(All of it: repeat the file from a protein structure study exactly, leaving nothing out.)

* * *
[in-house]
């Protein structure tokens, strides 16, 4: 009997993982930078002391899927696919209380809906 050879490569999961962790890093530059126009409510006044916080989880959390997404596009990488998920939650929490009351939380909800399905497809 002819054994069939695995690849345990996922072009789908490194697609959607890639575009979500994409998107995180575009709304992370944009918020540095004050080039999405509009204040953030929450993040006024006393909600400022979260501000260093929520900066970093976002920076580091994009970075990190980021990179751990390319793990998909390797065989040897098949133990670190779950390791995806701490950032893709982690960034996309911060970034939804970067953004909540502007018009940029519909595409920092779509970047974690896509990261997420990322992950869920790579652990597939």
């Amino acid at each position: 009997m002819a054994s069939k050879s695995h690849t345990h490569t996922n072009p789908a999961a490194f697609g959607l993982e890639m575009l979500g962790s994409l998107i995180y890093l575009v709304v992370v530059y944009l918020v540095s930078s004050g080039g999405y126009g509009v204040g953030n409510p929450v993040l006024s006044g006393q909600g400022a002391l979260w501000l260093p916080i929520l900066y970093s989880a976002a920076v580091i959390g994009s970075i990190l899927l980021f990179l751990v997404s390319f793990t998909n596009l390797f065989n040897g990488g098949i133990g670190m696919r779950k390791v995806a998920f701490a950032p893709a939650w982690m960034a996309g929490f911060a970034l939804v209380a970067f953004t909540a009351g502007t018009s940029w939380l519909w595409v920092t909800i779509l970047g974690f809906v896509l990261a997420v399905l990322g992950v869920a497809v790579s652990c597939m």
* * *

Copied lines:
[in-house]
């Protein structure tokens, strides 16, 4: 009997993982930078002391899927696919209380809906 050879490569999961962790890093530059126009409510006044916080989880959390997404596009990488998920939650929490009351939380909800399905497809 002819054994069939695995690849345990996922072009789908490194697609959607890639575009979500994409998107995180575009709304992370944009918020540095004050080039999405509009204040953030929450993040006024006393909600400022979260501000260093929520900066970093976002920076580091994009970075990190980021990179751990390319793990998909390797065989040897098949133990670190779950390791995806701490950032893709982690960034996309911060970034939804970067953004909540502007018009940029519909595409920092779509970047974690896509990261997420990322992950869920790579652990597939």
């Amino acid at each position: 009997m002819a054994s069939k050879s695995h690849t345990h490569t996922n072009p789908a999961a490194f697609g959607l993982e890639m575009l979500g962790s994409l998107i995180y890093l575009v709304v992370v530059y944009l918020v540095s930078s004050g080039g999405y126009g509009v204040g953030n409510p929450v993040l006024s006044g006393q909600g400022a002391l979260w501000l260093p916080i929520l900066y970093s989880a976002a920076v580091i959390g994009s970075i990190l899927l980021f990179l751990v997404s390319f793990t998909n596009l390797f065989n040897g990488g098949i133990g670190m696919r779950k390791v995806a998920f701490a950032p893709a939650w982690m960034a996309g929490f911060a970034l939804v209380a970067f953004t909540a009351g502007t018009s940029w939380l519909w595409v920092t909800i779509l970047g974690f809906v896509l990261a997420v399905l990322g992950v869920a497809v790579s652990c597939m």